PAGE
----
The Golden Rule and Bullying
Recent bullying-related studies suggest there is a strong link between bullying and suicide. Many parents, teachers, and students learn the dangers of bullying and reach out to help students who may be at risk of committing suicide. Though too many adults still see bullying as "just part of being a kid," it is a serious problem that leads to many negative effects for victims including a damaged self-image, a loss of self-confidence and, in the extreme, suicide.
The most recent victim of bullying was Kenneth Weishuhn who, after telling classmates at South O’Brien High School in Paullina, Iowa last winter that he was gay, began to receive voicemail threats on his cellphone. Kenneth had to endure ant-gay slurs and harassment that got so bad that teachers had to stand guard in hallways. On April 15, Kenneth hanged himself in the garage of his home.
The statistics on bullying and suicide are alarming:
- Suicide is the third leading cause of death among young people, resulting in about 4,400 deaths per year, according to the Center for Disease Control. For every suicide among young people, there are at least 100 suicide attempts. Over 14 percent of high school students have considered suicide, and almost 7 percent have attempted it.
- Bully victims are between 2 to 9 times more likely to consider suicide than non-victims, according to studies by Yale University
- A study in Britain found that at least half of suicides among young people are related to bullying
- 10 to 14 year old girls may be at even higher risk for suicide, according to the study above
- According to statistics reported by ABC News, nearly 30 percent of students are either bullies or victims of bullying, and 160,000 kids stay home from school every day because of fear of bullying
Bully-related suicide can be connected to any type of bullying, including physical bullying, emotional bullying, cyber-bullying, and sexting, or circulating suggestive or nude photos or messages about a person.
Some of the warning signs of suicide can include:
- Showing signs of depression, like ongoing sadness, withdrawal from others, losing interest in favorite activities, or trouble sleeping or eating
- Talking about or showing an interest in death or dying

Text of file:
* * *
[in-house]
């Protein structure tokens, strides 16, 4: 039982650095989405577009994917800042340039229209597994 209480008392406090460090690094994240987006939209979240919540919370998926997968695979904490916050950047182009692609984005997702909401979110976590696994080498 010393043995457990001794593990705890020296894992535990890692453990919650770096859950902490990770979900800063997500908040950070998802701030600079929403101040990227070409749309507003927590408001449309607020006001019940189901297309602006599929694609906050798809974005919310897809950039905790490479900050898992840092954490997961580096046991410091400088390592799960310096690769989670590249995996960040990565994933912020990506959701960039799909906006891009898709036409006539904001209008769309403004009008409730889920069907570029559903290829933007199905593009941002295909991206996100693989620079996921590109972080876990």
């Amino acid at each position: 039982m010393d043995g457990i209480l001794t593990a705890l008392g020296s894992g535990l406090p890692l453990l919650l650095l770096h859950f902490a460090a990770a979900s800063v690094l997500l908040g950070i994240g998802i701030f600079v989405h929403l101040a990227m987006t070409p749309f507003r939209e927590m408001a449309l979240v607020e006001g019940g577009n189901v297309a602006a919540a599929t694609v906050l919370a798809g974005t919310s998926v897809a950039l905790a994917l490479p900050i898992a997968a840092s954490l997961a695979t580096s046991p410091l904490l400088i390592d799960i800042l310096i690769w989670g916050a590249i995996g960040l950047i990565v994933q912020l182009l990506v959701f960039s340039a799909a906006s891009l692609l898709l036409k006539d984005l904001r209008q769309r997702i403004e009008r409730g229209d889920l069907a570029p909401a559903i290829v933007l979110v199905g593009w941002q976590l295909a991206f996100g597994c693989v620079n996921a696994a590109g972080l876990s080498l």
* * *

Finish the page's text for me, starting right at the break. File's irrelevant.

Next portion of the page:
- Engaging in dangerous or harmful activities, including reckless behavior, substance abuse, or self injury
- Giving away favorite possessions and saying goodbye to people
- Saying or expressing that they can't handle things anymore
- Making comments that things would be better without them
The question I deal with in this blog is how best to deal with bullying not from the perspective of the person who has been bullied. It’s quite clear that talking to that person and getting counseling and, perhaps, medical help is warranted. It’s also quite clear that schools need to develop tough policies on bullying and hold the bullies accountable for their behavior. As for the target of bullying, people who are thinking about suicide should be proactive and talk to someone right away. They should talk to a parent, sibling, trusted friend and, most important, the school counselor. They can also call a free suicide hotline, such as 1-800-273-TALK (8255).
In a positive sign, more and more schools have adopted a zero tolerance on bullying. Some state lawmakers are even willing to criminalize the behavior. Unfortunately, many young people do not consider the consequences of their actions before acting so I have my doubts about the effectiveness of legal consequences.
I believe education is a must if we are ever to stop bullying in schools and outside the classroom. It must be targeted to include ethics education to help stem the tide of bullying? After all, a sound program of ethics education should be taught in schools even without a past history of bullying. Ethics education at a young age can teach young people values such as respect, responsibility, accountability, caring, compassion, and empathy – all essential characteristics of an ethical person.
Bullying education is not any different from other types of ethics education. The discussion should focus on the rights of the bullied, that is, freedom to be whatever a person wants to be without derision or harmful behavior targeted against that person. We may not like what a person stands for or how one acts, but that person has a right to be that way and as long as the behavior doesn’t harm another, it should be respected and accepted.
Bullying education should teach young people to examine those harms – to the bullied, the family and the school – so that bullies learn that their actions have consequences. A good tool is a video such as the movie “Bully”. It illustrates the harmfulness of bullying and how communities are getting together to stop it. It should be shown to parents as well as to school children, and no age is too young to start the ethics education.
In ethics we teach the universality of one’s actions. It is based on the Kantian categorical imperative that we should act in ways that we would want others to act in similar situations for similar reasons. In other words, we wouldn’t want to be bullied so we should not bully others. It goes back to the Golden Rule: Treat others the way you want to be treated.
Blog posted by Steven Mintz, aka Ethics Sage, on June 19, 2012